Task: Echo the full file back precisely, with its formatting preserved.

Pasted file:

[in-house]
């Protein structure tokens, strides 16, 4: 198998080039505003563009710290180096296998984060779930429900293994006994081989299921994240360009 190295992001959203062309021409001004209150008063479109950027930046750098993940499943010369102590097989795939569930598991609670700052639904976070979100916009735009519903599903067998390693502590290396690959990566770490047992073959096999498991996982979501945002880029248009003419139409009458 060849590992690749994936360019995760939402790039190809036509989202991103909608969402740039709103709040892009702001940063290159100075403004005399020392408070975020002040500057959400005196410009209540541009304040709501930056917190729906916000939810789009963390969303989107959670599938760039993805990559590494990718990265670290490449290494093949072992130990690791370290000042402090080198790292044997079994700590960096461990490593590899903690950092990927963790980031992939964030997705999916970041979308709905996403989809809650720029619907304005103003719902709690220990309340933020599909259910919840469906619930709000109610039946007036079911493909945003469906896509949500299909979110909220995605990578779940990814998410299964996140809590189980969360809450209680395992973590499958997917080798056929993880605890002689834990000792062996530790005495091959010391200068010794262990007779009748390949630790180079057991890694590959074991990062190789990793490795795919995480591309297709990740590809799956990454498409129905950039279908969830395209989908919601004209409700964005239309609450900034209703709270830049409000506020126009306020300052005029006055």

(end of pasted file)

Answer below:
[in-house]
């Protein structure tokens, strides 16, 4: 198998080039505003563009710290180096296998984060779930429900293994006994081989299921994240360009 190295992001959203062309021409001004209150008063479109950027930046750098993940499943010369102590097989795939569930598991609670700052639904976070979100916009735009519903599903067998390693502590290396690959990566770490047992073959096999498991996982979501945002880029248009003419139409009458 060849590992690749994936360019995760939402790039190809036509989202991103909608969402740039709103709040892009702001940063290159100075403004005399020392408070975020002040500057959400005196410009209540541009304040709501930056917190729906916000939810789009963390969303989107959670599938760039993805990559590494990718990265670290490449290494093949072992130990690791370290000042402090080198790292044997079994700590960096461990490593590899903690950092990927963790980031992939964030997705999916970041979308709905996403989809809650720029619907304005103003719902709690220990309340933020599909259910919840469906619930709000109610039946007036079911493909945003469906896509949500299909979110909220995605990578779940990814998410299964996140809590189980969360809450209680395992973590499958997917080798056929993880605890002689834990000792062996530790005495091959010391200068010794262990007779009748390949630790180079057991890694590959074991990062190789990793490795795919995480591309297709990740590809799956990454498409129905950039279908969830395209989908919601004209409700964005239309609450900034209703709270830049409000506020126009306020300052005029006055």